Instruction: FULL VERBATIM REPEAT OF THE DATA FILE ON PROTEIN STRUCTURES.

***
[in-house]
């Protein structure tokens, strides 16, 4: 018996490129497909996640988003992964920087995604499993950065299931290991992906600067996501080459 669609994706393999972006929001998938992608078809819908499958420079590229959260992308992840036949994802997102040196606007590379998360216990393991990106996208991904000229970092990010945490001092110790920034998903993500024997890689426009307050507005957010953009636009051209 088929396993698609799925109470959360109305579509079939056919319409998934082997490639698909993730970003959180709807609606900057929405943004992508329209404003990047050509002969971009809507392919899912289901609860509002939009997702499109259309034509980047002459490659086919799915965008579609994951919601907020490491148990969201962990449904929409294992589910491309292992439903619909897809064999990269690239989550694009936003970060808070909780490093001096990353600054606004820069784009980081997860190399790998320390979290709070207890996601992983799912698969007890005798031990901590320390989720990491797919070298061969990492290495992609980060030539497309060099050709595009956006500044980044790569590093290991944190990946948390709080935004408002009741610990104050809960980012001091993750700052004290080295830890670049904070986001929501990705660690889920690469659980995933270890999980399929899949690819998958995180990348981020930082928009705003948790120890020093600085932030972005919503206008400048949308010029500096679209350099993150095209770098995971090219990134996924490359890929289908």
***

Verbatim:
[in-house]
């Protein structure tokens, strides 16, 4: 018996490129497909996640988003992964920087995604499993950065299931290991992906600067996501080459 669609994706393999972006929001998938992608078809819908499958420079590229959260992308992840036949994802997102040196606007590379998360216990393991990106996208991904000229970092990010945490001092110790920034998903993500024997890689426009307050507005957010953009636009051209 088929396993698609799925109470959360109305579509079939056919319409998934082997490639698909993730970003959180709807609606900057929405943004992508329209404003990047050509002969971009809507392919899912289901609860509002939009997702499109259309034509980047002459490659086919799915965008579609994951919601907020490491148990969201962990449904929409294992589910491309292992439903619909897809064999990269690239989550694009936003970060808070909780490093001096990353600054606004820069784009980081997860190399790998320390979290709070207890996601992983799912698969007890005798031990901590320390989720990491797919070298061969990492290495992609980060030539497309060099050709595009956006500044980044790569590093290991944190990946948390709080935004408002009741610990104050809960980012001091993750700052004290080295830890670049904070986001929501990705660690889920690469659980995933270890999980399929899949690819998958995180990348981020930082928009705003948790120890020093600085932030972005919503206008400048949308010029500096679209350099993150095209770098995971090219990134996924490359890929289908």